public void endElement(String uri, String localName, String qName) throws SAXException
    {
        if (!tagStatus.removeLast())
            wrapped.endElement(uri, localName, qName);
        handler.handleTag(false, localName, text, null);
    }

    @Override
    public void setDocumentLocator(Locator locator)
    {
        wrapped.setDocumentLocator(locator);
    }

    @Override
    public void startDocument() throws SAXException
    {
        wrapped.startDocument();
    }

    @Override
    public void endDocument() throws SAXException
    {
        wrapped.endDocument();
    }

    @Override
    public void startPrefixMapping(String prefix, String uri) throws SAXException
    {
        wrapped.startPrefixMapping(prefix, uri);
    }

    @Override
    public void endPrefixMapping(String prefix) throws SAXException
    {
        wrapped.endPrefixMapping(prefix);
    }

    @Override
    public void characters(char[] ch, int start, int length) throws SAXException
    {
        wrapped.characters(ch, start, length);
    }

    @Override
    public void ignorableWhitespace(char[] ch, int start, int length) throws SAXException
    {
        wrapped.ignorableWhitespace(ch, start, length);
    }

    @Override
    public void processingInstruction(String target, String data) throws SAXException
    {
        wrapped.processingInstruction(target, data);
    }

    @Override
    public void skippedEntity(String name) throws SAXException
    {
        wrapped.skippedEntity(name);
    }
}

With this class reading attributes is easy:

    HtmlParser.buildSpannedText("<x id=1 value=a>test<x id=2 value=b>", new HtmlParser.TagHandler()
    {
        @Override
        public boolean handleTag(boolean opening, String tag, Editable output, Attributes attributes)
        {
            if (opening && tag.equals("x"))
            {
                String id = HtmlParser.getValue(attributes, "id");
                String value = HtmlParser.getValue(attributes, "value");
            }
            return false;
        }
    });

This approach has the advantage that it allows to disable processing of some tags while using default processing for others, e.g. you can make sure that ImageSpan objects are not created:

    Spanned result = HtmlParser.buildSpannedText("<b><img src=nothing>test</b><img src=zilch>",
            new HtmlParser.TagHandler()
            {
                @Override
                public boolean handleTag(boolean opening, String tag, Editable output, Attributes attributes)
                {
                    // return true here to indicate that this tag was handled and
                    // should not be processed further
                    return tag.equals("img");
                }
            });

There's an alternative to the other solutions, that doesn't allow you to use custom tags, but has the same effect:

<string name="foobar">blah <annotation customTag="1234">inside blah</annotation> more blah</string>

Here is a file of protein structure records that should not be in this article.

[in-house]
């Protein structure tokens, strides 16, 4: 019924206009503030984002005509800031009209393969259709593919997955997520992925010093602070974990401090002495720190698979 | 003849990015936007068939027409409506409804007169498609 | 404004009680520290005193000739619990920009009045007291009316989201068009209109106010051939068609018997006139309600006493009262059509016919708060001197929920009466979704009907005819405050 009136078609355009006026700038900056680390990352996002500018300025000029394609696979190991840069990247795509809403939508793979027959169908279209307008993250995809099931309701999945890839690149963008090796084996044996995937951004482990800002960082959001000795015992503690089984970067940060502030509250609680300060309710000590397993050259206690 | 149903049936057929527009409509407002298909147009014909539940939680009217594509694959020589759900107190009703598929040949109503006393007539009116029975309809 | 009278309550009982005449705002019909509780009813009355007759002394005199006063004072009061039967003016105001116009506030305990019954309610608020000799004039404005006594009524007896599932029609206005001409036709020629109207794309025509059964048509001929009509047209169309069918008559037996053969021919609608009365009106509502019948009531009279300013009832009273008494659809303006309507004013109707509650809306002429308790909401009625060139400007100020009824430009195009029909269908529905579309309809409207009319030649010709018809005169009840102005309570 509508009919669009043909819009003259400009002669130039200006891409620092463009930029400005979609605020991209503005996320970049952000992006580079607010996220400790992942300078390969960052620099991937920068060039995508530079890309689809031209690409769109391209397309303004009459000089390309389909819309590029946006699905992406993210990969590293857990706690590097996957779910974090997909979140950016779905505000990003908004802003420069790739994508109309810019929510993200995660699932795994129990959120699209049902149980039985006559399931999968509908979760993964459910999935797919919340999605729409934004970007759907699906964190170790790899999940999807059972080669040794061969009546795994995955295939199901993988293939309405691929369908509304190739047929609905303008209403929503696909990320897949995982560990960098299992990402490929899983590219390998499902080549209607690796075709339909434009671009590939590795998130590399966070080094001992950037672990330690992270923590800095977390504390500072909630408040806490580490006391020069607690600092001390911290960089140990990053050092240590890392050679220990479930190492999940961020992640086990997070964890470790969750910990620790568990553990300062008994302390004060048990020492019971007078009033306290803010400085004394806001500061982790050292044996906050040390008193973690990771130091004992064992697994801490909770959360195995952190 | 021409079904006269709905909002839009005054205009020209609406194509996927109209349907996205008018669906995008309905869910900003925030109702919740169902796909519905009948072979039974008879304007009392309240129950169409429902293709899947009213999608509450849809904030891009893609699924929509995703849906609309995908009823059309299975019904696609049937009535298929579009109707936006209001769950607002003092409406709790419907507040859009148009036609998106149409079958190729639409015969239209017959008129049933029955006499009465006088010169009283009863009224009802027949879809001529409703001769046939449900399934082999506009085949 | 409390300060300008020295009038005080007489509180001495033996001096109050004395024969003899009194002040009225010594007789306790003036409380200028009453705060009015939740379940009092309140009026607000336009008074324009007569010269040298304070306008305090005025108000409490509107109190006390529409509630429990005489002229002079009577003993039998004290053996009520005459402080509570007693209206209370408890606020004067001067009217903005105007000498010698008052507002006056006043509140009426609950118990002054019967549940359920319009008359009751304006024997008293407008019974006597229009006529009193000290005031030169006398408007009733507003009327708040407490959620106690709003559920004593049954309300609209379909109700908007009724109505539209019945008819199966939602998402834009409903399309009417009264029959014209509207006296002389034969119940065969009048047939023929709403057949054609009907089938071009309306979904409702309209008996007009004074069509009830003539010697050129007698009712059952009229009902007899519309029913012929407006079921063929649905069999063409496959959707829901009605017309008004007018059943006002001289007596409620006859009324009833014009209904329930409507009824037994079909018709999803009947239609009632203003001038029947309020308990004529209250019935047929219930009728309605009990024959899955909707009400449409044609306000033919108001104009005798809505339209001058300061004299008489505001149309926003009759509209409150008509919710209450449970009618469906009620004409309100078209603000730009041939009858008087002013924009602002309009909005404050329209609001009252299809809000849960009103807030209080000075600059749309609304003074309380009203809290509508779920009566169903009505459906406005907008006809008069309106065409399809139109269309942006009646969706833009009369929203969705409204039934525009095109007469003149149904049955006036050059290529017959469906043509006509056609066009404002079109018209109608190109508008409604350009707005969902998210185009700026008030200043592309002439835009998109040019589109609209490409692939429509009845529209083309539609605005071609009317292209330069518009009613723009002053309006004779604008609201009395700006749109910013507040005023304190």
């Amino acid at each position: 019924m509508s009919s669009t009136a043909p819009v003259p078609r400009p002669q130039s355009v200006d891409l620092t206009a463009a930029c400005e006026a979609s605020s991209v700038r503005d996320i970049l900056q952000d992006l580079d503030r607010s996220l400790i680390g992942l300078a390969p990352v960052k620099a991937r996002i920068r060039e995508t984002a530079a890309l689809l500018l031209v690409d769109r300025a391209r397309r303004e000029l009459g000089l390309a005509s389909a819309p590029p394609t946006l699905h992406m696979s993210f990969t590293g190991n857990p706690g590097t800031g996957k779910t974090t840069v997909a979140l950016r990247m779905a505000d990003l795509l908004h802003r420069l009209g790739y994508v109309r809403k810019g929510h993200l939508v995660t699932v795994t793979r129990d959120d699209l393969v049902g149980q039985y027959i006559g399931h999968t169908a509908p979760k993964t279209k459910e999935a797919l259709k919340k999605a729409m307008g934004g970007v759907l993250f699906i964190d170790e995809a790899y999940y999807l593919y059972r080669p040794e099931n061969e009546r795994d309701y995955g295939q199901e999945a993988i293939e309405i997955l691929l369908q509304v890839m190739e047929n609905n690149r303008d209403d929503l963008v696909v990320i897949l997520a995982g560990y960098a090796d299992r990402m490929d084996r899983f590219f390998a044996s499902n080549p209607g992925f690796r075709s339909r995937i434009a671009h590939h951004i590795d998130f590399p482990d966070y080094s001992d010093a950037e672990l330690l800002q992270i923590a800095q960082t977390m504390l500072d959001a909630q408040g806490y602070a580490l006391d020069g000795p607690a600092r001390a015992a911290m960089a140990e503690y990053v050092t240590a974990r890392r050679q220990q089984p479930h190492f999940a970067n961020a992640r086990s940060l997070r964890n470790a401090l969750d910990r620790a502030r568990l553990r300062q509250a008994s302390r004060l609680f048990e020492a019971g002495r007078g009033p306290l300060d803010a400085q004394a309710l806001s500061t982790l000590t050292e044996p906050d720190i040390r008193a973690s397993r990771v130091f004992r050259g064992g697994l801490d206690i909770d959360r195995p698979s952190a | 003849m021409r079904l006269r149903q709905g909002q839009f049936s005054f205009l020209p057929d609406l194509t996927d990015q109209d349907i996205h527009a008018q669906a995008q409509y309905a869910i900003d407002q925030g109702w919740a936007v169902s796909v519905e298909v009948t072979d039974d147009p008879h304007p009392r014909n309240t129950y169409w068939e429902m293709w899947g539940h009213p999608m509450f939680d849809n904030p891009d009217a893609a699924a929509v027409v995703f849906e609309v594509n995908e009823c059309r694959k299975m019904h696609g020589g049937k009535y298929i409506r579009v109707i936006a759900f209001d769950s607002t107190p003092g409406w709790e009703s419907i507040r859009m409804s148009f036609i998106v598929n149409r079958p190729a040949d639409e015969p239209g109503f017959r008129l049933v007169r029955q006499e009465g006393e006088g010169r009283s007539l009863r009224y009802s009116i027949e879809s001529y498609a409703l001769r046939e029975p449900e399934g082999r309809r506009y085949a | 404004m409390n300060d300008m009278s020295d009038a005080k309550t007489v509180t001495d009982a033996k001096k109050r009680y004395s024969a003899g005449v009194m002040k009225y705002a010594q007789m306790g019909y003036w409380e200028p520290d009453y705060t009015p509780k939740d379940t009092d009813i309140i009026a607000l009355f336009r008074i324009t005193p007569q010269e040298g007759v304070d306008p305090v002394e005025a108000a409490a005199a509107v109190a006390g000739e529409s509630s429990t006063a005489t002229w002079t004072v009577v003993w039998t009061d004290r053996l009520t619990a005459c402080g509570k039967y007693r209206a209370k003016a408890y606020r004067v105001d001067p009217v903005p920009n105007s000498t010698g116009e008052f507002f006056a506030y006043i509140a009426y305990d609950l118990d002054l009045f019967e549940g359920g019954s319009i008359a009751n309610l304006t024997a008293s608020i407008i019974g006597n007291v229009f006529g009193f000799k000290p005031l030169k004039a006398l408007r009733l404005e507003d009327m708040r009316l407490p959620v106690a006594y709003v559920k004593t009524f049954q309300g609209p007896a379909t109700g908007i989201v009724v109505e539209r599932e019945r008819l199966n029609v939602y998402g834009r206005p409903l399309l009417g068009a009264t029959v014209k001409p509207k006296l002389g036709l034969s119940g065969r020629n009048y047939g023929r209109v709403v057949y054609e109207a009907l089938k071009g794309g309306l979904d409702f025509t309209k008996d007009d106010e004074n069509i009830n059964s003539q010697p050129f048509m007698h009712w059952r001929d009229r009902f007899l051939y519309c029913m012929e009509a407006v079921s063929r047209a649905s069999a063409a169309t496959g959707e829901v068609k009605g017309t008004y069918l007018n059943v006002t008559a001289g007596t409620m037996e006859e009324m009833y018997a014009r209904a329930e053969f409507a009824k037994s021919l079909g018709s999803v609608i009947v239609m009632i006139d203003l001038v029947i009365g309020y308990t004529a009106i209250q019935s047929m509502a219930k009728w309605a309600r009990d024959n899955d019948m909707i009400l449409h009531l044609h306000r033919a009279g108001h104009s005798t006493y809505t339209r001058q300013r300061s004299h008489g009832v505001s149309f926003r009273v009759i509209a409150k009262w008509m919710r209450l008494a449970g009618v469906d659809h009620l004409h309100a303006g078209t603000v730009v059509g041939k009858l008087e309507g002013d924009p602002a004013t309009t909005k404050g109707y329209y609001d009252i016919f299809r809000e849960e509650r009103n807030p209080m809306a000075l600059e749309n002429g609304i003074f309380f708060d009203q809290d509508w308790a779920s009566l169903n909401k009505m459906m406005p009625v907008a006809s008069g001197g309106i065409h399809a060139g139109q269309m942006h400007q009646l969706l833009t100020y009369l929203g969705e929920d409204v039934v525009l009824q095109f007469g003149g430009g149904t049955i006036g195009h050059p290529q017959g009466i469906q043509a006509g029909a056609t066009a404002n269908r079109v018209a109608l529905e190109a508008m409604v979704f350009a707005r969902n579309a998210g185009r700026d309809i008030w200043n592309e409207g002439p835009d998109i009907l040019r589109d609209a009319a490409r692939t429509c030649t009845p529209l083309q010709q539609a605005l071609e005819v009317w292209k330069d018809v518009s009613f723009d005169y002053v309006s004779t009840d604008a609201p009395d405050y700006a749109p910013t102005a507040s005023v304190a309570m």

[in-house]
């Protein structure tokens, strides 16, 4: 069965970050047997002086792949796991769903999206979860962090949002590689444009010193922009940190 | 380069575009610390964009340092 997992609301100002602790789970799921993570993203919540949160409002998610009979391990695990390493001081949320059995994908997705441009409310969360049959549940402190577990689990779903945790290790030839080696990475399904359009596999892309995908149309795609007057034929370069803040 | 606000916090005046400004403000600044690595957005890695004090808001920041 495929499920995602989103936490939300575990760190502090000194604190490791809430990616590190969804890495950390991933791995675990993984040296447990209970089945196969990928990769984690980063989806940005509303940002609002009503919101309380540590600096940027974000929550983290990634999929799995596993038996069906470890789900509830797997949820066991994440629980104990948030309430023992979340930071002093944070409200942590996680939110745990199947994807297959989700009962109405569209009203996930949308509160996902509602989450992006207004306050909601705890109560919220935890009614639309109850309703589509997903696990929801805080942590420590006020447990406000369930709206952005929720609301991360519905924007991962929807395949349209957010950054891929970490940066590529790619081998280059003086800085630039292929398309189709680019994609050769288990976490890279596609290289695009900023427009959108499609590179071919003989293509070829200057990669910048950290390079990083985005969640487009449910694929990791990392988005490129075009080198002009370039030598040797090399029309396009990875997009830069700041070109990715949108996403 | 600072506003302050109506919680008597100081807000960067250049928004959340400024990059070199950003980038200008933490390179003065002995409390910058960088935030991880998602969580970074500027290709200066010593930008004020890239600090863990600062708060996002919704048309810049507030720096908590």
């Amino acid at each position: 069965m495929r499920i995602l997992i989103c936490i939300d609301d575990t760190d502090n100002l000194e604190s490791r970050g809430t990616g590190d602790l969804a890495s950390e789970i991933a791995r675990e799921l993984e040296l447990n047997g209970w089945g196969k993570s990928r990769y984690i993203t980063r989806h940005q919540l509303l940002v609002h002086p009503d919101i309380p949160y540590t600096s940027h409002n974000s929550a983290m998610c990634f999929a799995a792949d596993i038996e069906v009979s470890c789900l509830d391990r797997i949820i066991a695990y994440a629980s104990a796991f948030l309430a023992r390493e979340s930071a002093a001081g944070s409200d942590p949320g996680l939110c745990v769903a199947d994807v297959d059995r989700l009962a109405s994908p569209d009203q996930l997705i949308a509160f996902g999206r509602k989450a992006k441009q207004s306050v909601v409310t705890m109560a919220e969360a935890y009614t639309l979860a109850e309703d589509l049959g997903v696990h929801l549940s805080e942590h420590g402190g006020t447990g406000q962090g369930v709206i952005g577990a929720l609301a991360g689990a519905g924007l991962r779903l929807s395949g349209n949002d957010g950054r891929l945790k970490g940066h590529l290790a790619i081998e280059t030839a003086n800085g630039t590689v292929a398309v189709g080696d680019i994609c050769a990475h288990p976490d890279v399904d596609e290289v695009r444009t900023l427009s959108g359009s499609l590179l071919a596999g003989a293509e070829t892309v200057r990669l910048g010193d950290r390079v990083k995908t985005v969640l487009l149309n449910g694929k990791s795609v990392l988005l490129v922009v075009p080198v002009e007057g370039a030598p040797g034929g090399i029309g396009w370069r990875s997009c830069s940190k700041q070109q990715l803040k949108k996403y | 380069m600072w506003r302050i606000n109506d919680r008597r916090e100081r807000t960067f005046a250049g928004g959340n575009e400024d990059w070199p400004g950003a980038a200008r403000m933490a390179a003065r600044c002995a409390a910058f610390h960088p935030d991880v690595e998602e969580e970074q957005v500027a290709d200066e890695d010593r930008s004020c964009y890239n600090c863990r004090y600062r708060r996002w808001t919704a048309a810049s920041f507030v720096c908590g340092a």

Then read it like this:

CharSequence annotatedText = context.getText(R.string.foobar);
// wrap, because getText returns a SpannedString, which is not mutable
CharSequence processedText = replaceCustomTags(new SpannableStringBuilder(annotatedText));

public static <T extends Spannable> T replaceCustomTags(T text) {
    Annotation[] annotations = text.getSpans(0, text.length(), Annotation.class);
    for (Annotation a : annotations) {
        String attrName = a.getKey();
        if ("customTag".equals(attrName)) {
            String attrValue = a.getValue();
            int contentStart = text.getSpanStart(a);
            int contentEnd = text.getSpanEnd(a);
            int contentFlags = text.getSpanFlags(a);
            Object newFormat1 = new StyleSpan(Typeface.BOLD);
            Object newFormat2 = new ForegroundColorSpan(Color.RED);
            text.setSpan(newFormat1, contentStart, contentEnd, contentFlags);
            text.setSpan(newFormat2, contentStart, contentEnd, contentFlags);
            text.removeSpan(a);
        }
    }
    return text;
}

Depending on what you wanted to do with your custom tags, the above may help you. If you just want to read them, you don't need a SpannableStringBuilder, just cast getText to Spanned interface to investigate.

Note that Annotation representing <annotation foo="bar">...</annotation> is an Android built-in since API level 1! It's one of those hidden gems again. The It has the limitation of one attribute per <annotation> tag, but nothing prevents you from nesting multiple annotations to achieve multiple attributes:

<string name="gold_admin_user"><annotation user="admin"><annotation rank="gold">$$username$$</annotation></annotation></string>

If you use the Editable interface instead of Spannable you can also modify the content around each annotation. For example changing the above code:

String attrValue = a.getValue();
text.insert(text.getSpanStart(a), attrValue);
text.insert(text.getSpanStart(a) + attrValue.length(), " ");
int contentStart = text.getSpanStart(a);

will result as if you had this in the XML:

blah <b><font color="#ff0000">1234 inside blah</font></b> more blah

One caveat to look out for is when you make modifications that affect the length of the text, the spans move around. Make sure you read the span start/end indices at the correct times, best if you inline them to the method calls.

Editable also allows you to do simple search and replace substitution:

index = TextUtils.indexOf(text, needle); // for example $$username$$ above
text.replace(index, index + needle.length(), replacement);

If all you need is just one attribute the suggestion by vorrtex is actually pretty solid. To give you an example of just how simple it would be to handle have a look here:

<xml>Click on <user1>Johnni<user1> or <user2>Jenny<user2> to see...</<xml>

And in your custom TagHandler you don't use equals but indexOf

final static String USER = "user";
if(tag.indexOf(USER) == 0) {
    // Extract tag postfix.
    String postfix = tag.substring(USER.length());
    Log.d(TAG, "postfix: " + postfix);
}

And you can then pass the postfix value in your onClick view parameter as a tag to keep it generic.